Wichita’s tourism department wants to shape people’s first impressions of the city, and it’s got a plan for how to do so.
Visit Wichita, the city’s convention and visitors bureau, hopes that by giving taxi drivers customer service lessons it can bolster the city’s image among tourists.
“Particularly with people coming in by air, (taxi drivers) are the first contact with the city,” said Jan Hiebert, Visit Wichita’s partnership services manager. “We want them to know what to tell them when they say, ‘What is there to do in Wichita?’ Usually when you get something like that the answer is nothing, and we want to avoid that.”
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In 2012, Wichita made it a requirement that city taxi drivers pass a customer service class every two years to renew their license.
On Wednesday, Visit Wichita hosted four local taxi drivers for its quarterly class.
The roughly 90-minute session gave practical tips, such as learning the passenger’s name and recognizing repeat customers, to the “10/5 Rule.” That means to acknowledge customers when they are 10 feet away, and start a conversation at 5 feet away.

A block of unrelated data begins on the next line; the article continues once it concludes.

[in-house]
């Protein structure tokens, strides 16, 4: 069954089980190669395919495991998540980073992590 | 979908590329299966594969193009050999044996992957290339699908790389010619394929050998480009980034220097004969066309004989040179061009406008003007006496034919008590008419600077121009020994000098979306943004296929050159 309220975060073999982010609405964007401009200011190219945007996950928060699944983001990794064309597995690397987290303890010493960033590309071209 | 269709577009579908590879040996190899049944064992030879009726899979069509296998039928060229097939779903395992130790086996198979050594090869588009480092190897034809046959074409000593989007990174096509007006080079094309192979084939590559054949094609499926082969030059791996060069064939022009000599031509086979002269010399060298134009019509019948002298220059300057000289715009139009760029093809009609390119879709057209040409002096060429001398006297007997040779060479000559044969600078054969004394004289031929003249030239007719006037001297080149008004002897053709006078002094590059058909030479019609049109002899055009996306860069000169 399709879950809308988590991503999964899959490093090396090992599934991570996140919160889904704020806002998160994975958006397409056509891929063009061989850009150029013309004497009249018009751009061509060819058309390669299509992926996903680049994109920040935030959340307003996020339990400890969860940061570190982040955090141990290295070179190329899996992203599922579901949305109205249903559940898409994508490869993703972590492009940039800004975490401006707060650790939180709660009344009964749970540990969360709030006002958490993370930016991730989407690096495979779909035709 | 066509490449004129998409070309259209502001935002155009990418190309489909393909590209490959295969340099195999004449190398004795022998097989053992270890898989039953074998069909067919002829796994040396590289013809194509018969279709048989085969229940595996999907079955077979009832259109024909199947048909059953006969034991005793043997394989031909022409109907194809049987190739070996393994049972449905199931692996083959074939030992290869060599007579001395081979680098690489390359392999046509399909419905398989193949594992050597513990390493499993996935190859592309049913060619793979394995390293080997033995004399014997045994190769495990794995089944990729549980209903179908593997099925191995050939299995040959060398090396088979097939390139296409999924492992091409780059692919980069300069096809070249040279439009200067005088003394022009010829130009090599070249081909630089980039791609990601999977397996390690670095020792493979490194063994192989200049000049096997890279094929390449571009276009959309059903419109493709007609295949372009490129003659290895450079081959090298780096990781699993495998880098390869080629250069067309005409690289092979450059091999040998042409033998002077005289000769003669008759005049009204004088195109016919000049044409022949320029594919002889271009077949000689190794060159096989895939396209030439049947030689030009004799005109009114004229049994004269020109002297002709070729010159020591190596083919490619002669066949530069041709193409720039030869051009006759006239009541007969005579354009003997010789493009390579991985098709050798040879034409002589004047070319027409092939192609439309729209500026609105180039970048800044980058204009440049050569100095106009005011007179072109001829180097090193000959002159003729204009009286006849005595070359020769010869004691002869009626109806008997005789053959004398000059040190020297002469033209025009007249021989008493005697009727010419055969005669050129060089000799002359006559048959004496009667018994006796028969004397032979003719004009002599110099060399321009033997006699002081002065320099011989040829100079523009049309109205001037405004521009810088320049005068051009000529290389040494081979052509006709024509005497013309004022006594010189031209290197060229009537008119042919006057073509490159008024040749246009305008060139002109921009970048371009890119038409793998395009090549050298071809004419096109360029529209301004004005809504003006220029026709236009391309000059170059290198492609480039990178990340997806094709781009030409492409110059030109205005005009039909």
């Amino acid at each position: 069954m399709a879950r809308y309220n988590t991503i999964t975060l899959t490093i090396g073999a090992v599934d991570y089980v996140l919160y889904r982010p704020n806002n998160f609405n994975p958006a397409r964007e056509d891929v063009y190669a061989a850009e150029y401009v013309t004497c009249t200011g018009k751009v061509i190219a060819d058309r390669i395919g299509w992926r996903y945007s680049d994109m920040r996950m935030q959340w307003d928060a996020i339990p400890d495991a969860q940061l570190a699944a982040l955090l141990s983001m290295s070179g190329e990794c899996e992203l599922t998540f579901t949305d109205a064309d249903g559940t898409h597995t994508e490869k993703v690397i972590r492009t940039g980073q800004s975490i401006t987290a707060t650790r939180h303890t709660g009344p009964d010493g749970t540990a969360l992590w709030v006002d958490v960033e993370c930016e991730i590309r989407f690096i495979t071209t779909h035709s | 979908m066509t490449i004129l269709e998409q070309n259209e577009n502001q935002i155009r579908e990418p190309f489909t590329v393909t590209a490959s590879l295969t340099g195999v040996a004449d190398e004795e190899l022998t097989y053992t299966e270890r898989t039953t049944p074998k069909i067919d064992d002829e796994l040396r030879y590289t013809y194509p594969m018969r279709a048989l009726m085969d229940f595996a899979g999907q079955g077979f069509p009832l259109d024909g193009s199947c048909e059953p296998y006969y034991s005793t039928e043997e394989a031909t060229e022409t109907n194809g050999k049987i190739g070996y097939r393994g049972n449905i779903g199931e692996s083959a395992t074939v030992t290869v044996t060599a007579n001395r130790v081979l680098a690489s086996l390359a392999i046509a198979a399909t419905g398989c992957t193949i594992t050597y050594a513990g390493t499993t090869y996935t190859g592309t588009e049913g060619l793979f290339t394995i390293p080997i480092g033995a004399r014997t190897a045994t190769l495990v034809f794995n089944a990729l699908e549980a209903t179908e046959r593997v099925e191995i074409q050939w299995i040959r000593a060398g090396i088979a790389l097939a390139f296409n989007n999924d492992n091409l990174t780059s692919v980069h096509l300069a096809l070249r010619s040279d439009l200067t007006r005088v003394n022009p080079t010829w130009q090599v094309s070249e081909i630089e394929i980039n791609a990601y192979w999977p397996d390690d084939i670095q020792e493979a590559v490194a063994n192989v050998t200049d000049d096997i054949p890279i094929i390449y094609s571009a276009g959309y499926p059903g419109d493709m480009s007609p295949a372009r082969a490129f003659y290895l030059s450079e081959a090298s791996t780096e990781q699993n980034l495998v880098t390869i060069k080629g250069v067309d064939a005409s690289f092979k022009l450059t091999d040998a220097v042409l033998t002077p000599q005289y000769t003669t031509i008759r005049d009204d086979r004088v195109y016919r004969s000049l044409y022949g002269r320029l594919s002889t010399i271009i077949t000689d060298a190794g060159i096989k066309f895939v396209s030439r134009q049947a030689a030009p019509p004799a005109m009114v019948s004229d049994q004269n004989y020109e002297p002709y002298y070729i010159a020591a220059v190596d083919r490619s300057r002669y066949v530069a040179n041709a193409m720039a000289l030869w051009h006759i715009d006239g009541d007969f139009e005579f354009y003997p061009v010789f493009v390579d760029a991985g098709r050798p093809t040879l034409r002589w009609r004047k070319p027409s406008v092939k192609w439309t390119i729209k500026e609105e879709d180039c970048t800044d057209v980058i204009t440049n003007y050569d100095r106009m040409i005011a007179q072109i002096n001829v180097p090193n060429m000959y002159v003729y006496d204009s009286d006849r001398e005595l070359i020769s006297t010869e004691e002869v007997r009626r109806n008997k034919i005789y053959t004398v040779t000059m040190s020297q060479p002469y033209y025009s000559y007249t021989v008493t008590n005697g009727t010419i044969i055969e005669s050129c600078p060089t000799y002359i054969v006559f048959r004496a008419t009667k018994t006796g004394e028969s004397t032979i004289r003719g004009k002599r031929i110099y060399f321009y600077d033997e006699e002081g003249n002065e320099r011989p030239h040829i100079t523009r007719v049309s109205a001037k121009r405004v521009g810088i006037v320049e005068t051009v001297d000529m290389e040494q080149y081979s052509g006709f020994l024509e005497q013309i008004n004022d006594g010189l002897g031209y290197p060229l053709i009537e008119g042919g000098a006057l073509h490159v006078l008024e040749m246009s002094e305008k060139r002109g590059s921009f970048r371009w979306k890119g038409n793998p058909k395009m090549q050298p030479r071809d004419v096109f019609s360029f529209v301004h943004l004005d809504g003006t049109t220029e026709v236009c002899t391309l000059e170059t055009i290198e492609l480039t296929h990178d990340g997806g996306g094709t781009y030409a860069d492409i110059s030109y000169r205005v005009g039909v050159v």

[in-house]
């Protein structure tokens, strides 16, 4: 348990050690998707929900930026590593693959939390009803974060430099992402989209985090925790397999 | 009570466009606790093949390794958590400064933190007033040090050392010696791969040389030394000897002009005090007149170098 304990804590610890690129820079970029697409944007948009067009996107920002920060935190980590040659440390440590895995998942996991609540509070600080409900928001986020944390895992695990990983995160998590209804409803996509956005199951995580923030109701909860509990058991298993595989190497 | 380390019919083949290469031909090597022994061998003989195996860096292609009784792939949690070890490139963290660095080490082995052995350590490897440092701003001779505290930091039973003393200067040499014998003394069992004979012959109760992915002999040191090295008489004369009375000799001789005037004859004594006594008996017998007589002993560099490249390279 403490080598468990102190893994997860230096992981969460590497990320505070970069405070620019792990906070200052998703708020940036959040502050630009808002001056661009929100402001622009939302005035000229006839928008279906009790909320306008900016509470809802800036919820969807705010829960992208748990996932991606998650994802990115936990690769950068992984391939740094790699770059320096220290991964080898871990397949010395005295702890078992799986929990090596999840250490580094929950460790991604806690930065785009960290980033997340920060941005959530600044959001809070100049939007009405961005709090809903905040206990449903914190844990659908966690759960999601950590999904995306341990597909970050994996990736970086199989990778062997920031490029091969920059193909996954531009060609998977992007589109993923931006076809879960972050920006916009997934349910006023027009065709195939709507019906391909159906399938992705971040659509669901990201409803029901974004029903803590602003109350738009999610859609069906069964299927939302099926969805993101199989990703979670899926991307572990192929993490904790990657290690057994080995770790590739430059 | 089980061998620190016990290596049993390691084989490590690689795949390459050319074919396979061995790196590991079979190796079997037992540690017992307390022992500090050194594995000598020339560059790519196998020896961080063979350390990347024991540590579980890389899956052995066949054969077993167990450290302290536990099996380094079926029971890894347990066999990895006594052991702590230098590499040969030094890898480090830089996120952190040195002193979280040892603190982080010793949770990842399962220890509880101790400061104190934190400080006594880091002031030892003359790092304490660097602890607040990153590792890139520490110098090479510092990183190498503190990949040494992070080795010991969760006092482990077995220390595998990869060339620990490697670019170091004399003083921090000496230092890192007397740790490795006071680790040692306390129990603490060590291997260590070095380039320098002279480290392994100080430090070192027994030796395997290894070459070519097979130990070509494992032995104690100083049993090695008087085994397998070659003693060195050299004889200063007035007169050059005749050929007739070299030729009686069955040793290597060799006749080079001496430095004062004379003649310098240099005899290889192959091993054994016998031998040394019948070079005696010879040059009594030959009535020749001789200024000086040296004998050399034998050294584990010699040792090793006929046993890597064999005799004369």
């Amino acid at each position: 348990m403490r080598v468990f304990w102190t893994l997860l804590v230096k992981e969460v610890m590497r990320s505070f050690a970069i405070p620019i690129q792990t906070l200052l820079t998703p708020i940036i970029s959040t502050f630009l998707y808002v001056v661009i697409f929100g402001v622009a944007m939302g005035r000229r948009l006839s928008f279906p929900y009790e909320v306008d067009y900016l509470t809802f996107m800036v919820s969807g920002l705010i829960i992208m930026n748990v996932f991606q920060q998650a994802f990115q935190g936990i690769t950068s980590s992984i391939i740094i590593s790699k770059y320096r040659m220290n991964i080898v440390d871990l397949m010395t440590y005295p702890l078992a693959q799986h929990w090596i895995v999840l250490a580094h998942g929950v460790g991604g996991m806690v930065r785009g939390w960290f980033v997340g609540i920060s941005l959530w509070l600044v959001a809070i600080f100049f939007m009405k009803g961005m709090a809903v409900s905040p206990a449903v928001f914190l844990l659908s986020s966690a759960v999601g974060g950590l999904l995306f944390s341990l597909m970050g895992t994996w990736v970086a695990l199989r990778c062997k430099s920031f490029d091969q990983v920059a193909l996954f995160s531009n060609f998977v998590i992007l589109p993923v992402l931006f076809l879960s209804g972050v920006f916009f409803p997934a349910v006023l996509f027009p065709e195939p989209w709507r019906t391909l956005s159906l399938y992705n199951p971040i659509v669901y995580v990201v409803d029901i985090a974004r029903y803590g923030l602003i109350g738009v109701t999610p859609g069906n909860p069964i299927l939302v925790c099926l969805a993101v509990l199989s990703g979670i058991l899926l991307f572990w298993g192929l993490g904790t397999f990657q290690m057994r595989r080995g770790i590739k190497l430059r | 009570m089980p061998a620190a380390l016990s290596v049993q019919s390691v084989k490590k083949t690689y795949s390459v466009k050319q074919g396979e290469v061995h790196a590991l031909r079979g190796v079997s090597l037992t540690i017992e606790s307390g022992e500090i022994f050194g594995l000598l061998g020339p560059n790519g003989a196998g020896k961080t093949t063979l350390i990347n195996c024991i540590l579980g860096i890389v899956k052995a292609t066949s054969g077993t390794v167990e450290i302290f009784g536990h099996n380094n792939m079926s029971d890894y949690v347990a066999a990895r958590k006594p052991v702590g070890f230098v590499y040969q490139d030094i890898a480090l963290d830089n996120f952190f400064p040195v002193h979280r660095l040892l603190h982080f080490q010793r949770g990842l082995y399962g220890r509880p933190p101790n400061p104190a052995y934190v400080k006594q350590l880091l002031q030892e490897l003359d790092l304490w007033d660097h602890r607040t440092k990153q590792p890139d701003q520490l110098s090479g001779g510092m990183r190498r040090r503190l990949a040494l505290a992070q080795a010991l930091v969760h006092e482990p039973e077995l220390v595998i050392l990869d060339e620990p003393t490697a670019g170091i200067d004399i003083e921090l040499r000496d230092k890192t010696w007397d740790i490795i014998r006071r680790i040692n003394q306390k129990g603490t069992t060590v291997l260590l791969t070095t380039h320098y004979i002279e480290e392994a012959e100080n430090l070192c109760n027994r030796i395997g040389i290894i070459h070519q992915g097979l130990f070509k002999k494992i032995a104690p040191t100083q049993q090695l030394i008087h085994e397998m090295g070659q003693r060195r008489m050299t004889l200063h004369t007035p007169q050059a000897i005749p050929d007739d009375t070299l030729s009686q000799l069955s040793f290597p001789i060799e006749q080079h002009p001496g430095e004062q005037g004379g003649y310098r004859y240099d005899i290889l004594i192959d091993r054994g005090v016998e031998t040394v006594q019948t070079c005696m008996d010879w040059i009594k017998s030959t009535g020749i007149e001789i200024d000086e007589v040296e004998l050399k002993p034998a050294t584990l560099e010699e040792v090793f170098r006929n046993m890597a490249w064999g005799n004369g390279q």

Habte Manna, a first-time taxi driver in Wichita, said the class helped him learn how to deal professionally with irate customers.
“(Taxi) drivers are the ambassadors of the city, the image of the city,” said Manna, who came to Wichita from western Africa. “Before they get into the cab, they have to have the training.”
So what are taxi drivers taught to recommend to their customers?
There are the Wichita standbys, such as Exploration Place and the Keeper of the Plains.
But they’re also taught about other things that are “uniquely Wichita,” such as Hatman Jack’s Wichita Hat Works and the igloo-looking Riordan Clinic.
They don’t get told how to drive the taxi or which routes to take, because “oftentimes people want the most direct route,” Hiebert said.
Wichita attracts about 6 million visitors per year, according to Visit Wichita. Of those 6 million, 47 percent are here for “leisure day trips,” 34 percent are visiting friends and relatives, and 19 percent are staying at hotels.
Those visitors spent $1,021.5 billion in Wichita in 2013, according to Visit Wichita.